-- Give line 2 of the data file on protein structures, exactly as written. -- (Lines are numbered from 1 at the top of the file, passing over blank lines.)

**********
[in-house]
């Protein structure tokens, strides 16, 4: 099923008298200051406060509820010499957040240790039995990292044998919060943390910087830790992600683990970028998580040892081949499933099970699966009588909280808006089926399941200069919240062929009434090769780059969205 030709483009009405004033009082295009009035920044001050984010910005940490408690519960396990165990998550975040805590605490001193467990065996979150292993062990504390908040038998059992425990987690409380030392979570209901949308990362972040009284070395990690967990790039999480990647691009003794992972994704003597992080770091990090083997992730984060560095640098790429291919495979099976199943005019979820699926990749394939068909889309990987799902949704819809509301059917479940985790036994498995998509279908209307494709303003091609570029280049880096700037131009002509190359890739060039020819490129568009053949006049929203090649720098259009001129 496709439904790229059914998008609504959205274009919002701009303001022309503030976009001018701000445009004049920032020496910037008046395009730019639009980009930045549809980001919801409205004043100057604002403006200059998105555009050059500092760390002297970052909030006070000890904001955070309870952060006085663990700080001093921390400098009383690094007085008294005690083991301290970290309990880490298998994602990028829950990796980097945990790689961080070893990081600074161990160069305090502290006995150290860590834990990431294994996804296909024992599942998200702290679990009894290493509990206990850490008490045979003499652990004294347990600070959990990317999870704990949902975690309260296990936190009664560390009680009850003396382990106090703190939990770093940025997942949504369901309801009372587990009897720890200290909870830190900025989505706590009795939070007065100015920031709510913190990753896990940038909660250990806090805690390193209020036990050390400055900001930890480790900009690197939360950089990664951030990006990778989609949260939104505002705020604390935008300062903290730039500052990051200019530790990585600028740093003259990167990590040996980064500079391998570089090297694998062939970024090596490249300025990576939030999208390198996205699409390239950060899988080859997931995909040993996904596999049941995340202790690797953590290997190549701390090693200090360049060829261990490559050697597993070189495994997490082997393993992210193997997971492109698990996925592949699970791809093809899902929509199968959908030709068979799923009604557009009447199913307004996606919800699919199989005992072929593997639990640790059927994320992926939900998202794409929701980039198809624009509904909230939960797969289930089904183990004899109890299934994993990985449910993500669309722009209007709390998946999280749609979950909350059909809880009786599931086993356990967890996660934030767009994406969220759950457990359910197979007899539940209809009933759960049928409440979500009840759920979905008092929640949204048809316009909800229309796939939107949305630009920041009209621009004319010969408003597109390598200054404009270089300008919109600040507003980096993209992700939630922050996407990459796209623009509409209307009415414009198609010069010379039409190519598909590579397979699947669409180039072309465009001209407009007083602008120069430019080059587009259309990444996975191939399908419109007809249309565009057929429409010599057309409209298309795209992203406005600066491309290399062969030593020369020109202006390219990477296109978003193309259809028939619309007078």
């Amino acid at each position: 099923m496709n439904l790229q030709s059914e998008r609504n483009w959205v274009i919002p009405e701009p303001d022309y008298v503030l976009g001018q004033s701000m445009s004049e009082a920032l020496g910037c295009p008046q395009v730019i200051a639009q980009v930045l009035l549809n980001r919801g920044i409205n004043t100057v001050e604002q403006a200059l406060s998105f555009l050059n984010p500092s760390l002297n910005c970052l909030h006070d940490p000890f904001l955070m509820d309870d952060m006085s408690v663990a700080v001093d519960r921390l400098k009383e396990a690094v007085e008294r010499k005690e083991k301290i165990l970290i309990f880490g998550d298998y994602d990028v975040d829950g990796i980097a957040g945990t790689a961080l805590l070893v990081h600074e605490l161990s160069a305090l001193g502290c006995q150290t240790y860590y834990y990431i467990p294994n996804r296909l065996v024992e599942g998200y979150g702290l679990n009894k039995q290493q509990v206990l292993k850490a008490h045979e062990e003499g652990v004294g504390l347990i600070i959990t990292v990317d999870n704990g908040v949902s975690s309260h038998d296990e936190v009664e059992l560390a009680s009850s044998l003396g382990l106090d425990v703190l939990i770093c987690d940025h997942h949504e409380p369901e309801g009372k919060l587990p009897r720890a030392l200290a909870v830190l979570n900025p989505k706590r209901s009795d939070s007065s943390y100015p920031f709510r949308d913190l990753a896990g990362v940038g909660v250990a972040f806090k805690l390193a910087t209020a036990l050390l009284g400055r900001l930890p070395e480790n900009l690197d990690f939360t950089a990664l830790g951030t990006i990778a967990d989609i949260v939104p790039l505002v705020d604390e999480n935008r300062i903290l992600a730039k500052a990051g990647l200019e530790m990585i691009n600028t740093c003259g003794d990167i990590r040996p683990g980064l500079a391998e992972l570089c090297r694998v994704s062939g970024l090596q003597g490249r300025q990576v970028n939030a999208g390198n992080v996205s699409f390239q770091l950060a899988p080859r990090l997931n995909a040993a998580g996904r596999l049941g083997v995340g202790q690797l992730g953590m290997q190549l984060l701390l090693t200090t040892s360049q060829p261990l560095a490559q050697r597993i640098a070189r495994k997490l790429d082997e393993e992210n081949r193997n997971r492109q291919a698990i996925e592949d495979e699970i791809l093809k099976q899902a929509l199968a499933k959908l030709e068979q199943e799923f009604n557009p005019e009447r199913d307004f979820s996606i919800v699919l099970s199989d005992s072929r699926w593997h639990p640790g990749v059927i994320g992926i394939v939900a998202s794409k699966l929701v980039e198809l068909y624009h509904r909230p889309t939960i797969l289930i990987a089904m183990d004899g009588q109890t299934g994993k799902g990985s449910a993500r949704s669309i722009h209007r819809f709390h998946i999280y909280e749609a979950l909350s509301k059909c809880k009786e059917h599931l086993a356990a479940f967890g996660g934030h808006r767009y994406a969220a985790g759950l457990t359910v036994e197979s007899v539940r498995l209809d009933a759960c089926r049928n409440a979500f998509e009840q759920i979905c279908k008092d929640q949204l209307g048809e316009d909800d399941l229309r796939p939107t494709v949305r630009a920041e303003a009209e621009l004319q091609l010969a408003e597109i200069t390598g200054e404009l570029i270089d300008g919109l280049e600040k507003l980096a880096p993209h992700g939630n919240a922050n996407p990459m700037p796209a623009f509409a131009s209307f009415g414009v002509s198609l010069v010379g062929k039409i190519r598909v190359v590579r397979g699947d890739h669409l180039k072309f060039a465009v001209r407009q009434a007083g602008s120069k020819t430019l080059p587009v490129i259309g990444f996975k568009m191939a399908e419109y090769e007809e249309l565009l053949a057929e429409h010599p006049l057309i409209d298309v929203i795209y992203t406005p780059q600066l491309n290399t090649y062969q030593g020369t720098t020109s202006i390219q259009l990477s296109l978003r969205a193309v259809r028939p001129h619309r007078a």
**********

């Protein structure tokens, strides 16, 4: 099923008298200051406060509820010499957040240790039995990292044998919060943390910087830790992600683990970028998580040892081949499933099970699966009588909280808006089926399941200069919240062929009434090769780059969205 030709483009009405004033009082295009009035920044001050984010910005940490408690519960396990165990998550975040805590605490001193467990065996979150292993062990504390908040038998059992425990987690409380030392979570209901949308990362972040009284070395990690967990790039999480990647691009003794992972994704003597992080770091990090083997992730984060560095640098790429291919495979099976199943005019979820699926990749394939068909889309990987799902949704819809509301059917479940985790036994498995998509279908209307494709303003091609570029280049880096700037131009002509190359890739060039020819490129568009053949006049929203090649720098259009001129 496709439904790229059914998008609504959205274009919002701009303001022309503030976009001018701000445009004049920032020496910037008046395009730019639009980009930045549809980001919801409205004043100057604002403006200059998105555009050059500092760390002297970052909030006070000890904001955070309870952060006085663990700080001093921390400098009383690094007085008294005690083991301290970290309990880490298998994602990028829950990796980097945990790689961080070893990081600074161990160069305090502290006995150290860590834990990431294994996804296909024992599942998200702290679990009894290493509990206990850490008490045979003499652990004294347990600070959990990317999870704990949902975690309260296990936190009664560390009680009850003396382990106090703190939990770093940025997942949504369901309801009372587990009897720890200290909870830190900025989505706590009795939070007065100015920031709510913190990753896990940038909660250990806090805690390193209020036990050390400055900001930890480790900009690197939360950089990664951030990006990778989609949260939104505002705020604390935008300062903290730039500052990051200019530790990585600028740093003259990167990590040996980064500079391998570089090297694998062939970024090596490249300025990576939030999208390198996205699409390239950060899988080859997931995909040993996904596999049941995340202790690797953590290997190549701390090693200090360049060829261990490559050697597993070189495994997490082997393993992210193997997971492109698990996925592949699970791809093809899902929509199968959908030709068979799923009604557009009447199913307004996606919800699919199989005992072929593997639990640790059927994320992926939900998202794409929701980039198809624009509904909230939960797969289930089904183990004899109890299934994993990985449910993500669309722009209007709390998946999280749609979950909350059909809880009786599931086993356990967890996660934030767009994406969220759950457990359910197979007899539940209809009933759960049928409440979500009840759920979905008092929640949204048809316009909800229309796939939107949305630009920041009209621009004319010969408003597109390598200054404009270089300008919109600040507003980096993209992700939630922050996407990459796209623009509409209307009415414009198609010069010379039409190519598909590579397979699947669409180039072309465009001209407009007083602008120069430019080059587009259309990444996975191939399908419109007809249309565009057929429409010599057309409209298309795209992203406005600066491309290399062969030593020369020109202006390219990477296109978003193309259809028939619309007078």